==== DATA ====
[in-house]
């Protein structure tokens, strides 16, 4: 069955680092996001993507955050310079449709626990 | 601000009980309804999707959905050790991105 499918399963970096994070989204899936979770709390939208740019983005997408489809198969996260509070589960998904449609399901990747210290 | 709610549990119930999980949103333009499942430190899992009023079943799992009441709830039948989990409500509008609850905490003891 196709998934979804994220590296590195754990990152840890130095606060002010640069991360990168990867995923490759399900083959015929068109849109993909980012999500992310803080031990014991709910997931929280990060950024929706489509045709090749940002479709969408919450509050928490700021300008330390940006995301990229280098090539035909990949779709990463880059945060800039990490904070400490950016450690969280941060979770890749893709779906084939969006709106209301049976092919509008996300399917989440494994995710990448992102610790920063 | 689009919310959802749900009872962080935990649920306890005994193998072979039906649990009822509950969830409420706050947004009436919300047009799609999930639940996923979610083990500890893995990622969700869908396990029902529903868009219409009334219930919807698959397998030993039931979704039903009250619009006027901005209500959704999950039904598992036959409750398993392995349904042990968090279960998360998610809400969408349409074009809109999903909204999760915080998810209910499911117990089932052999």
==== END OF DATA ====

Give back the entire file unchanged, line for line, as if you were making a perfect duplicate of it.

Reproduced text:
[in-house]
């Protein structure tokens, strides 16, 4: 069955680092996001993507955050310079449709626990 | 601000009980309804999707959905050790991105 499918399963970096994070989204899936979770709390939208740019983005997408489809198969996260509070589960998904449609399901990747210290 | 709610549990119930999980949103333009499942430190899992009023079943799992009441709830039948989990409500509008609850905490003891 196709998934979804994220590296590195754990990152840890130095606060002010640069991360990168990867995923490759399900083959015929068109849109993909980012999500992310803080031990014991709910997931929280990060950024929706489509045709090749940002479709969408919450509050928490700021300008330390940006995301990229280098090539035909990949779709990463880059945060800039990490904070400490950016450690969280941060979770890749893709779906084939969006709106209301049976092919509008996300399917989440494994995710990448992102610790920063 | 689009919310959802749900009872962080935990649920306890005994193998072979039906649990009822509950969830409420706050947004009436919300047009799609999930639940996923979610083990500890893995990622969700869908396990029902529903868009219409009334219930919807698959397998030993039931979704039903009250619009006027901005209500959704999950039904598992036959409750398993392995349904042990968090279960998360998610809400969408349409074009809109999903909204999760915080998810209910499911117990089932052999």